The road to Hell, they say, is paved with readerly ambitions. Ok, so maybe that’s not what they say, but tell me, all you bookish folks, who has better intentions than an ambitious reader?
I am such a reader, and I used to be such a courteous library patron. I was conscientious about the number of checkouts I allowed myself (three physical books at a time was my unofficial policy). Aware that other readers might be waiting on the books I had checked out, I tried my best to focus specially on my library books so that I could return them without having to renew the loan. Inside the branch itself, I tried not to linger in front of one shelf for too long, worried that I might be blocking someone else from a book they had their eye on.
Ah, how innocent I once was.
Now, I’m a monster. No, I don’t shout at the librarians or intentionally re-shelve books out of order or abuse the books I’ve checked out, but all the courtesies I once observed have melted away and been replaced by a kind of bookish Objectivism that has left me looking back at the poor sap I once was and wondering what made that self-righteous fool so convinced that decency was a virtue. Ha!
Some of you, I can tell, are like I was: dewy-eyed and idealistic. Those days are gone for me. I am now a terrible library patron, the kind that other readers are loath to encounter. How did I get here? It was easy.
Step 1: Set a Goal
I always liked comics, but until this summer, I’d never set about reading them with any real intent. So, spurred on by a bunch of Rioters doing their own deep comics dives, I decided to read as many landmark series as I could get my hands on. There are a lot of comics that fit this category. This is good. The bigger the goal, the more room there is go off the rails. Want to read twenty-five books about American Presidents? Every astronaut biography ever written? The complete Berenstain Bears? Go big or go home! (But don’t go home yet, because then the rest of the steps will be really hard to pull off.)
Step 2: Set Up Shop
Where are the books that will help you meet your goal located in your library? Familiarize yourself with these spots, for they will be the fronts upon which your war against respectable patronage will be fought. Make sure to stand or sit in front of these sections for as long a period as your body will allow while you carefully peruse every spine. Stay hydrated. Ignore the people peering over your shoulders or standing off to the side, not-so-subtly hoping you’ll finally step aside so they can get to that copy of an Ultimate Spider-Man trade they’ve been eyeing for half an hour.
Step 3: Take, Take, Take… and Then Take Some More!
Even though you may be sitting in front of one section for hours, you can’t just sit there. You have to select an inordinate number of books for check out. If your library offers grocery-store style baskets to assist you, bring three, and fill those suckers to the brim. Self-control is for losers. During this step (and to ultimately fulfill your quest towards awful library patronage), the normal criteria you hold for deciding which books to check out must be beaten into submission. Heard of the author? Check it out. Recognize the cover from that one list you saw on NPR? Check it out. Does it look at all interesting? Check it out. Is it touching a book that looks interesting? You know what to do. I currently have 38 items checked out from my library. You can do even better (worse). I just know it.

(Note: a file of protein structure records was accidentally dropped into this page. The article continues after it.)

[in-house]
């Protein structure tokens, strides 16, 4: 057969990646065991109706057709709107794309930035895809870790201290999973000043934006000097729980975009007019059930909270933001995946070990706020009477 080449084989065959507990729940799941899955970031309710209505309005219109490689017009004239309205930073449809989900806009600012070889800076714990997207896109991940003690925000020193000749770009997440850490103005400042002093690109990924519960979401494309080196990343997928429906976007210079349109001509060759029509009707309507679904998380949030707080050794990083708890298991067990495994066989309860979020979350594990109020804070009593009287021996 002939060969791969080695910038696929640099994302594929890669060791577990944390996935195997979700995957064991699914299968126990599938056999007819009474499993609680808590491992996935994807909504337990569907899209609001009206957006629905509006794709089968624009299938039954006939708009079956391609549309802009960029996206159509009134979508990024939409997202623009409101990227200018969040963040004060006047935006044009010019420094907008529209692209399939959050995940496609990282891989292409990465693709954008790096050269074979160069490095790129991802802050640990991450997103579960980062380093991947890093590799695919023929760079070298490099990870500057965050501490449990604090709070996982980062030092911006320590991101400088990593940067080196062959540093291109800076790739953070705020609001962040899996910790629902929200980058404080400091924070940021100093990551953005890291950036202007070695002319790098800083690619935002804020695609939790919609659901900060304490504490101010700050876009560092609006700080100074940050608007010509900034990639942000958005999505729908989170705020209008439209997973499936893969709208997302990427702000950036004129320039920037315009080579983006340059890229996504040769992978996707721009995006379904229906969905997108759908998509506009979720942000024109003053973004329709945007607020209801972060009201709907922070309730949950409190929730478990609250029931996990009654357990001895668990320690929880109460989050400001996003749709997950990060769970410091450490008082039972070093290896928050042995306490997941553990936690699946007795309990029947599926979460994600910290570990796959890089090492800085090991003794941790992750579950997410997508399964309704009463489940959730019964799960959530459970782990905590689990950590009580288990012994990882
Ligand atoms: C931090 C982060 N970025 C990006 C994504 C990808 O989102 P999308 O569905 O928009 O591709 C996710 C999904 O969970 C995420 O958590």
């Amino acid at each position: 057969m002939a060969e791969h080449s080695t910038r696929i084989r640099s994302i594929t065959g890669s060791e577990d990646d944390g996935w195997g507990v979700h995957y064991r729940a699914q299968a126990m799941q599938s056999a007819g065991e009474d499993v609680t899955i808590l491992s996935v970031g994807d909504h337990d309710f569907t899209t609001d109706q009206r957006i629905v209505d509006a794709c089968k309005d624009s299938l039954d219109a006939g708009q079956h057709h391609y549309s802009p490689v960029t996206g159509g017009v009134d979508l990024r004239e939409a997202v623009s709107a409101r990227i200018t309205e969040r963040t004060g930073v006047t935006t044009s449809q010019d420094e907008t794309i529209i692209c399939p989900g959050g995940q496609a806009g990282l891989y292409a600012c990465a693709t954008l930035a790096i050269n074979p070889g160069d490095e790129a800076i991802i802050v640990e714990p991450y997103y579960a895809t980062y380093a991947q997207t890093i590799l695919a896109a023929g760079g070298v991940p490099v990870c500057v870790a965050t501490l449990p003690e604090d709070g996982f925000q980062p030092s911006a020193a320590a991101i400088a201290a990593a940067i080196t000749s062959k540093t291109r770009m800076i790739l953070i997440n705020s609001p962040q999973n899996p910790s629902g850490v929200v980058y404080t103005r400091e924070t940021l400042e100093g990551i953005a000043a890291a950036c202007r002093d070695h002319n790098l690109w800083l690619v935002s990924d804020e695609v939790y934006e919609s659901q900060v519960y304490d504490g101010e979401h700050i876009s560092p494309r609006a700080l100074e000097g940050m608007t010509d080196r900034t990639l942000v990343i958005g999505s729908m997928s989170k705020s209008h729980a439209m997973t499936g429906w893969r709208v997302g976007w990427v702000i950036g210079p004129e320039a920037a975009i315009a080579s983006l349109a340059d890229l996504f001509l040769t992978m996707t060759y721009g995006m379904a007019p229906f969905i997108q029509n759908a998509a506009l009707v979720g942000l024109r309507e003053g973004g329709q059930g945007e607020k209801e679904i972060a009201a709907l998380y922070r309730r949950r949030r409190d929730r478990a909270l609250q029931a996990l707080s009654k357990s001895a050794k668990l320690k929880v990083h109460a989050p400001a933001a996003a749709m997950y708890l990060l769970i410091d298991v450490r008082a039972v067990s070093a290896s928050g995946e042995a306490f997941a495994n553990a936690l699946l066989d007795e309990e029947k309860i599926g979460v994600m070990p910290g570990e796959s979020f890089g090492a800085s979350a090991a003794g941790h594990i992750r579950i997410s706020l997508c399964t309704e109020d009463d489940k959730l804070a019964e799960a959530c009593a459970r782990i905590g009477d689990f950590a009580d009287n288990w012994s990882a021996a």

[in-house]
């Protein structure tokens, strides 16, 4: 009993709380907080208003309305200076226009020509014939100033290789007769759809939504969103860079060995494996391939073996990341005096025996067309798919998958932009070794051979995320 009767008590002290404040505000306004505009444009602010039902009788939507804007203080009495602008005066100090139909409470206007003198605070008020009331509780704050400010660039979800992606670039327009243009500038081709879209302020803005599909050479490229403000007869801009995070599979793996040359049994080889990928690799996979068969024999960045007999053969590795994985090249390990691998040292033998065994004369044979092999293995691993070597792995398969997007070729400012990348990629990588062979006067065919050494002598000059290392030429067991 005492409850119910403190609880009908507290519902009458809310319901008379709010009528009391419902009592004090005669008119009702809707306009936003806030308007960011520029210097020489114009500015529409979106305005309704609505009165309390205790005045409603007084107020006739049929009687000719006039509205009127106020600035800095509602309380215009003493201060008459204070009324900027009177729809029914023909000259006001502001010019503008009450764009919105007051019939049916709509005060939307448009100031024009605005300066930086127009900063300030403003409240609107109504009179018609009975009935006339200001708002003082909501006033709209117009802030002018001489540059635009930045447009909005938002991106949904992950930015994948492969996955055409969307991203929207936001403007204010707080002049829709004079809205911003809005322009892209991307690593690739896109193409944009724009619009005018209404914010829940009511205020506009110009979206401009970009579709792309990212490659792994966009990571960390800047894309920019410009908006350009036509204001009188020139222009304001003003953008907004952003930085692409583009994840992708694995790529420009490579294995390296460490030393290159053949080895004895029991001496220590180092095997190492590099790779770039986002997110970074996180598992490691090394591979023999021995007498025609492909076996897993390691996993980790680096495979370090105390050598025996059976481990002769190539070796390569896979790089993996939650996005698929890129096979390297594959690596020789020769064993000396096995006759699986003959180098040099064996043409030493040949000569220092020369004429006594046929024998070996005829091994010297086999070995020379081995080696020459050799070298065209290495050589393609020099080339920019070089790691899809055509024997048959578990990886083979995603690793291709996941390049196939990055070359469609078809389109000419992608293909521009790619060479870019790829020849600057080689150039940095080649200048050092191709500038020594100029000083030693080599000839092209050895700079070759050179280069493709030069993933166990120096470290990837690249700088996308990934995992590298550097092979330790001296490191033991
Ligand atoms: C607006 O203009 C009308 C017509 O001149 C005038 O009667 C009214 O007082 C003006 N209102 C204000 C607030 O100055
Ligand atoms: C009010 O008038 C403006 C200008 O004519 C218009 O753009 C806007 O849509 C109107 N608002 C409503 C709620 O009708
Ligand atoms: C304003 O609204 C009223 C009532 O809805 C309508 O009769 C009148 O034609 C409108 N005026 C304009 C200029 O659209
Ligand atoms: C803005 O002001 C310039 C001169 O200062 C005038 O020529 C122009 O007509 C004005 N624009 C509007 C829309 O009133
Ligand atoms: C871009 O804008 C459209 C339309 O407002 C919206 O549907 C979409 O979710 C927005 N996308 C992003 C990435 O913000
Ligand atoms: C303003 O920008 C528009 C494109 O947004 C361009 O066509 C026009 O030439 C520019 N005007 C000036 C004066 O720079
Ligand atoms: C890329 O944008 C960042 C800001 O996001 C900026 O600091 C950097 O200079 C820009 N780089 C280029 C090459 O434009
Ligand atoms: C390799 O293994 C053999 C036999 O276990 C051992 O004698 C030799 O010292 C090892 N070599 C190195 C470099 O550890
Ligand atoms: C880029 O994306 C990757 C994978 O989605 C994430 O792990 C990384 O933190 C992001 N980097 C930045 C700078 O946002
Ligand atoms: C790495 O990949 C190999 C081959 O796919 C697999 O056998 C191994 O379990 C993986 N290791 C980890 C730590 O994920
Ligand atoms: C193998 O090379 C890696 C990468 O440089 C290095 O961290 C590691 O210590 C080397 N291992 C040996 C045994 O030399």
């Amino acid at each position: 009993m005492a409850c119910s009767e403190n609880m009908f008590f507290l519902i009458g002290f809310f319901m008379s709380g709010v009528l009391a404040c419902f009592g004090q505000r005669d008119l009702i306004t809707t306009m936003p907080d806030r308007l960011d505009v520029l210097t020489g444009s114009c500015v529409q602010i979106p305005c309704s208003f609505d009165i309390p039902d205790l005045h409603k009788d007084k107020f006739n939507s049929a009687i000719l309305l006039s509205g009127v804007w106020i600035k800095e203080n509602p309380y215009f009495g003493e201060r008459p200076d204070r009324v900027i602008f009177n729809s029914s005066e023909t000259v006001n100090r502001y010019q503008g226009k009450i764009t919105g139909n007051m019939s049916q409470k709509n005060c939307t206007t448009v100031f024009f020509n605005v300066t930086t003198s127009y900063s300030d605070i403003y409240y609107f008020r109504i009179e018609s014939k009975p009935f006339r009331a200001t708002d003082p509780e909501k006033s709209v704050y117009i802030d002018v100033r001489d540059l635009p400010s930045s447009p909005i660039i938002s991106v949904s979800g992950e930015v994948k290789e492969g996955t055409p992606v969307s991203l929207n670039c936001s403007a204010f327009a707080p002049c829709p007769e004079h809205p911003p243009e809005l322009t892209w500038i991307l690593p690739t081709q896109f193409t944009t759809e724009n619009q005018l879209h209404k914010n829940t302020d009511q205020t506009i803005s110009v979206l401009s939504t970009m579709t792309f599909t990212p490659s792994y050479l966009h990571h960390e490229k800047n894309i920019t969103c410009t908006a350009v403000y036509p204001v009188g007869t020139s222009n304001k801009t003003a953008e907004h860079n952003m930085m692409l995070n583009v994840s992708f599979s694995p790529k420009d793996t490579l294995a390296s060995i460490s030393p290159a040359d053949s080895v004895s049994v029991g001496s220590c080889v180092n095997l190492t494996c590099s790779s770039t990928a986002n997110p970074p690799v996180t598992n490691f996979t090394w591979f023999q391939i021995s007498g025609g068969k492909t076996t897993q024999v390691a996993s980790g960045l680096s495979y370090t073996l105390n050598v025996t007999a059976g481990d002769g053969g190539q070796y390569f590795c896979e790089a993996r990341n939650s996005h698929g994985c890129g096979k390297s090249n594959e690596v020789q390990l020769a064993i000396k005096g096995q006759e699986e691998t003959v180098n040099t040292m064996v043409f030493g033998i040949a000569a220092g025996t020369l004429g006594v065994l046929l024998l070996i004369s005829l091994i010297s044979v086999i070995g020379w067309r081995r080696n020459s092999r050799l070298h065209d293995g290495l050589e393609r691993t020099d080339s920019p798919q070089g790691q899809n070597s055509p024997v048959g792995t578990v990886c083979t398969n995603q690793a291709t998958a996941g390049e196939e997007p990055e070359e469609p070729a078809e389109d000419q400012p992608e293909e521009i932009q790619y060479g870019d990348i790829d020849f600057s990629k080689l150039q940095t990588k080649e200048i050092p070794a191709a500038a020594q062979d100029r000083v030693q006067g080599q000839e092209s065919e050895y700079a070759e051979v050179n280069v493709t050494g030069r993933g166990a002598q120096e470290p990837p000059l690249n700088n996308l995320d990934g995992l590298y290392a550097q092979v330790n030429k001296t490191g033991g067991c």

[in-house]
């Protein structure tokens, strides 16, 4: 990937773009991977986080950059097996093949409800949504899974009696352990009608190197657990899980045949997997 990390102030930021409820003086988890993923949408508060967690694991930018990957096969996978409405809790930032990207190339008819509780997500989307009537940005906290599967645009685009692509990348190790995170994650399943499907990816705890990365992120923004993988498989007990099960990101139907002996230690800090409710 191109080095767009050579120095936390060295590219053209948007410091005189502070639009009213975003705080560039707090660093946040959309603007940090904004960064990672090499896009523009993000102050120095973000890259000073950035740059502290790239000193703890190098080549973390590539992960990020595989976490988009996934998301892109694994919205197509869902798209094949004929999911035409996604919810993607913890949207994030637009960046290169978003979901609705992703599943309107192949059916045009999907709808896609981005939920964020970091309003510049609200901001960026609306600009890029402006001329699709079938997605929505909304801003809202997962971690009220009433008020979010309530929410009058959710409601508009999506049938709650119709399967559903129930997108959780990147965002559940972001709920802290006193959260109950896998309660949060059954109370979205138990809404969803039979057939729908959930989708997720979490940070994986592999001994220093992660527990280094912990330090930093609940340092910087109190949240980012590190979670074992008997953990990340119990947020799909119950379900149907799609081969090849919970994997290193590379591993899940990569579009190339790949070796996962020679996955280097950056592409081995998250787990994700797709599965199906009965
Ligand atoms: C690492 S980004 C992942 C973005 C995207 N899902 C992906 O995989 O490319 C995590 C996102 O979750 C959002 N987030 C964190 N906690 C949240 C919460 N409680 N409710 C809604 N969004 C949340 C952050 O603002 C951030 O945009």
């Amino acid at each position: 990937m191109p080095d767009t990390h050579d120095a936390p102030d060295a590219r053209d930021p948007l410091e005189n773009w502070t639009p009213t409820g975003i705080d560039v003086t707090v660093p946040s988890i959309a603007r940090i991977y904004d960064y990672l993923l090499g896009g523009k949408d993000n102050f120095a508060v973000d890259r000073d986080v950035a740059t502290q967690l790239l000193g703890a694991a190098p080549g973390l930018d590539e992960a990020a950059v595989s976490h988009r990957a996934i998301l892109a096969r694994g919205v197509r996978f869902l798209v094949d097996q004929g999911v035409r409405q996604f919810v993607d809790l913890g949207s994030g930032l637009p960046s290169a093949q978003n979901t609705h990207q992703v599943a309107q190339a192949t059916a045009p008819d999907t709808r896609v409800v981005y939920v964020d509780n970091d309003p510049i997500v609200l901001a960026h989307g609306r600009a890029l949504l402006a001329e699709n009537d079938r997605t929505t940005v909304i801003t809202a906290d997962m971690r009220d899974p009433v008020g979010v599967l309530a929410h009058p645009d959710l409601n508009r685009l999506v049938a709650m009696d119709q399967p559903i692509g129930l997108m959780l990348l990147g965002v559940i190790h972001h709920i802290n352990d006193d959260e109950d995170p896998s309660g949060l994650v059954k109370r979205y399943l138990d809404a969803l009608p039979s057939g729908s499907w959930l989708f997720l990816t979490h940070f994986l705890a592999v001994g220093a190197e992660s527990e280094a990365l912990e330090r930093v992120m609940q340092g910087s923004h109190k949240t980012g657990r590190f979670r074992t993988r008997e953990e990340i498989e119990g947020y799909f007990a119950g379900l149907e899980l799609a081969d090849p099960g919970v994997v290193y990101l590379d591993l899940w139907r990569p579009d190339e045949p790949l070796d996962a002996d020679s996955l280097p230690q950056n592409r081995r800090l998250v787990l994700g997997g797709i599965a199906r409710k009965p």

Step 4: Keep, Keep, Keep
Checking out a ton of books so that nobody else can get to them is only half of this cruel equation. Once you’ve got the books, you have to keep them for as long as possible. Read slowly, renew on the last possible day, and – this is vital – always hold out hope that you’ll get to the books that you know you won’t get to until they’re well overdue. This requires no small amount of doublethink. If you don’t know what doublethink is, go check out 1984, and grab a few dozen other books while you’re at it. If you do everything right (wrong), then soon enough, your fellow patrons will curse your existence while they peruse your library’s catalog online, your name will be spoken only in hushed whispers among the stacks, and some may even talk of banding together to destroy you! (Sorry, I’ve been reading a lot of comics, like I said.)
Step 5: Play by the Rules
This may seem counterintuitive, but being a bad library patron is an art. It’s a sophisticated game. There’s no challenge to checking out a bunch of books, forgetting that you’ve got them, and letting a year pass while you amass a small fortune in fines. We may be a scourge on libraries, but we aren’t uncivilized. No, seek not to flout the rules, only to push them to their limits. None of those 38 checkouts of mine will be overdue, even though I might keep them all for upwards of a month. People who pay no heed to the rules might be easily dismissed as forgetful or disorganized, but a truly terrible library patron makes it clear that they know the rules, and that they are in control of them every step of the way.
Go forth, my pupils! Throw self-restraint and basic human decency to the wind! Draw the ire of every respectable library-goer on the globe! Be terrible!